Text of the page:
Quantum Zeno Effect May Allow Routing Qbits

One of the barriers to using quantum states for information processing is the unexpected effects of observation. Trying to figure out how to put these counter intuitive processes to work often seems insurmountable, as is the case when contemplating how to preserve the usual superposed states of qbits when the goal is to send them over a network. That superposition, the simultaneous holding of multiple states, is the biggest difference from how information is represented in classical computing. Observation ends superposition, or more properly causes it to decohere.

Technology Review explains some new research Yu-Ping Huang and colleagues at Northwestern that may make switching and routing of quantum information possible.

First a little more about the effect itself. Imagine a photon in state 0 which has a certain probability of decaying into state 1. Now carry out a series of periodic measurements on the photon. Between the measurements, the photon evolves into a superposition 0 and 1 states and a measurement will cause it collapse into one or other of these.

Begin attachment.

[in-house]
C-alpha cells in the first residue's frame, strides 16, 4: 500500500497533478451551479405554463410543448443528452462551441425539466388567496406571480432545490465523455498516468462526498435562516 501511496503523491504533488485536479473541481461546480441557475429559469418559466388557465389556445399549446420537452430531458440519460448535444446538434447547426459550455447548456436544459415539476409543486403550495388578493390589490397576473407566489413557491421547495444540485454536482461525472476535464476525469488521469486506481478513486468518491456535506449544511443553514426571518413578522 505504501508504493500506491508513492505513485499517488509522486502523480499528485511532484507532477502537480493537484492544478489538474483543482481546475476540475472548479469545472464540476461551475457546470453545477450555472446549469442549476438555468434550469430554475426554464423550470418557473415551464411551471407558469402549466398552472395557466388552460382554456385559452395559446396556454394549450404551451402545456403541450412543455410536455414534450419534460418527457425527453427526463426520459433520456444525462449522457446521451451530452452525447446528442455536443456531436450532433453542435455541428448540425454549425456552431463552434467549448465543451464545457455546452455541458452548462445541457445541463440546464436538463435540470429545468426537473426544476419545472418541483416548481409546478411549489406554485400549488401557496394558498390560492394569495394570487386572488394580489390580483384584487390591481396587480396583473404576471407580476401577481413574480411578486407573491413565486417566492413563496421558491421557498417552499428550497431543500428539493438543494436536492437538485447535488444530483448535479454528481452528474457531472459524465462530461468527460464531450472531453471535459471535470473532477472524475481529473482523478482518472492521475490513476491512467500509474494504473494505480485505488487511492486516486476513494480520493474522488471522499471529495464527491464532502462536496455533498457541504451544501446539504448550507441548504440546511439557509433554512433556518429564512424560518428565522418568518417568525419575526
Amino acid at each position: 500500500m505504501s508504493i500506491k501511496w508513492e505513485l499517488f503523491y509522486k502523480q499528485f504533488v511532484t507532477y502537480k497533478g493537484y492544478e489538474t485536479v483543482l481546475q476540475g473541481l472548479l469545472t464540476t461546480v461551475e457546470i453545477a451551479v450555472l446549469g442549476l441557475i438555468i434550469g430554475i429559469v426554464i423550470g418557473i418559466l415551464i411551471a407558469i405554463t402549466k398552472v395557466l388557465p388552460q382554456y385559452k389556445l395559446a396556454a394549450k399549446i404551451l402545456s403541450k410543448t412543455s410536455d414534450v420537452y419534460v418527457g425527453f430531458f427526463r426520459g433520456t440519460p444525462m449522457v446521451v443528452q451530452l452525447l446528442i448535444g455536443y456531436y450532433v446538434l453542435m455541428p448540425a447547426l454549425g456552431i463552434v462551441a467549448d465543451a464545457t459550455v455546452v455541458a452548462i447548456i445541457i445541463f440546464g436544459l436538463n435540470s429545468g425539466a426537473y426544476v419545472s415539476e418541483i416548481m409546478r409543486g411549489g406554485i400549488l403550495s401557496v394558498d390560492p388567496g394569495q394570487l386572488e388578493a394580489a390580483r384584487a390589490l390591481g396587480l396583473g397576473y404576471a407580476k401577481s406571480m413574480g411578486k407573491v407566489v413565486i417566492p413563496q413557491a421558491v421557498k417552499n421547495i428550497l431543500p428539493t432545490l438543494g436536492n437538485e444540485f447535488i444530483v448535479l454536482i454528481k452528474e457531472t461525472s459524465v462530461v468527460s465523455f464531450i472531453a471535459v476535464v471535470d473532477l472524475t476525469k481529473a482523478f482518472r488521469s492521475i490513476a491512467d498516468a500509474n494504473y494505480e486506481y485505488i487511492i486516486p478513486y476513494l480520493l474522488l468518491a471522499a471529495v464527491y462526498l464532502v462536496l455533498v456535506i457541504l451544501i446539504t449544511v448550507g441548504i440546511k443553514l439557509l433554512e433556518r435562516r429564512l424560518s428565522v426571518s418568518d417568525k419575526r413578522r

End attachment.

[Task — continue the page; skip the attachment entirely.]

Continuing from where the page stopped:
However, if the time between the measurements is small, the chances of it collapsing to form a 1 are smaller than the chances of it becoming a 0. And if the periodic measurements are made rapidly enough, the probability of a measurement producing a 1 tends to zero.

In effect, the process of repeated measurement prevents the photon decaying from a 0 to a 1. That’s the quantum zeno effect, sometimes also called the watched-pot-never-boils effect.

Now Huang and co have come up with a scheme that exploits this effect to create a switch. The basic idea is to take a signal wave in state 0 which will decay or evolve into a 1 when it passes it through a nonlinear waveguide.

Not only is the quantum state, the superposition, of the information carrying bit preserved with this scheme but it could offer power savings to boot. The research is still very much in the theoretical stage but is part of a larger project at DARPA. By the time quantum computers are ready to be networked together, we may just be able to do so practically.

Leave a Reply

Your email address will not be published. Required fields are marked *